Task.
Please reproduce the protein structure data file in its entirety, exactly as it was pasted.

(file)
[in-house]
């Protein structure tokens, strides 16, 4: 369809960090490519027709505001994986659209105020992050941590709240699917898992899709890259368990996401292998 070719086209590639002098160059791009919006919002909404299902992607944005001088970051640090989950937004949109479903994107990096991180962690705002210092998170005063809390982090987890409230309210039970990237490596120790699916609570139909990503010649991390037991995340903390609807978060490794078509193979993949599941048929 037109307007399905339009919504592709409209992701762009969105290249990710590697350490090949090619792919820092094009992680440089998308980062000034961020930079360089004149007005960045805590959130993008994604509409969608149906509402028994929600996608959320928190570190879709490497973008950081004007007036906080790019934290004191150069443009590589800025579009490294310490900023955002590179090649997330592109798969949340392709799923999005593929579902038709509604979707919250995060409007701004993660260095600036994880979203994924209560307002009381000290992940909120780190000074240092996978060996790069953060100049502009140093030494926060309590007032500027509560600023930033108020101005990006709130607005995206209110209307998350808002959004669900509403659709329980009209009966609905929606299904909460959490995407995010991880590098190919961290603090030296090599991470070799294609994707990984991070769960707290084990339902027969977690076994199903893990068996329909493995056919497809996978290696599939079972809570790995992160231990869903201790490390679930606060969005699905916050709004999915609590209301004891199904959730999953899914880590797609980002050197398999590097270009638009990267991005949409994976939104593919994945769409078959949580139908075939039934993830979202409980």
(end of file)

[in-house]
């Protein structure tokens, strides 16, 4: 369809960090490519027709505001994986659209105020992050941590709240699917898992899709890259368990996401292998 070719086209590639002098160059791009919006919002909404299902992607944005001088970051640090989950937004949109479903994107990096991180962690705002210092998170005063809390982090987890409230309210039970990237490596120790699916609570139909990503010649991390037991995340903390609807978060490794078509193979993949599941048929 037109307007399905339009919504592709409209992701762009969105290249990710590697350490090949090619792919820092094009992680440089998308980062000034961020930079360089004149007005960045805590959130993008994604509409969608149906509402028994929600996608959320928190570190879709490497973008950081004007007036906080790019934290004191150069443009590589800025579009490294310490900023955002590179090649997330592109798969949340392709799923999005593929579902038709509604979707919250995060409007701004993660260095600036994880979203994924209560307002009381000290992940909120780190000074240092996978060996790069953060100049502009140093030494926060309590007032500027509560600023930033108020101005990006709130607005995206209110209307998350808002959004669900509403659709329980009209009966609905929606299904909460959490995407995010991880590098190919961290603090030296090599991470070799294609994707990984991070769960707290084990339902027969977690076994199903893990068996329909493995056919497809996978290696599939079972809570790995992160231990869903201790490390679930606060969005699905916050709004999915609590209301004891199904959730999953899914880590797609980002050197398999590097270009638009990267991005949409994976939104593919994945769409078959949580139908075939039934993830979202409980």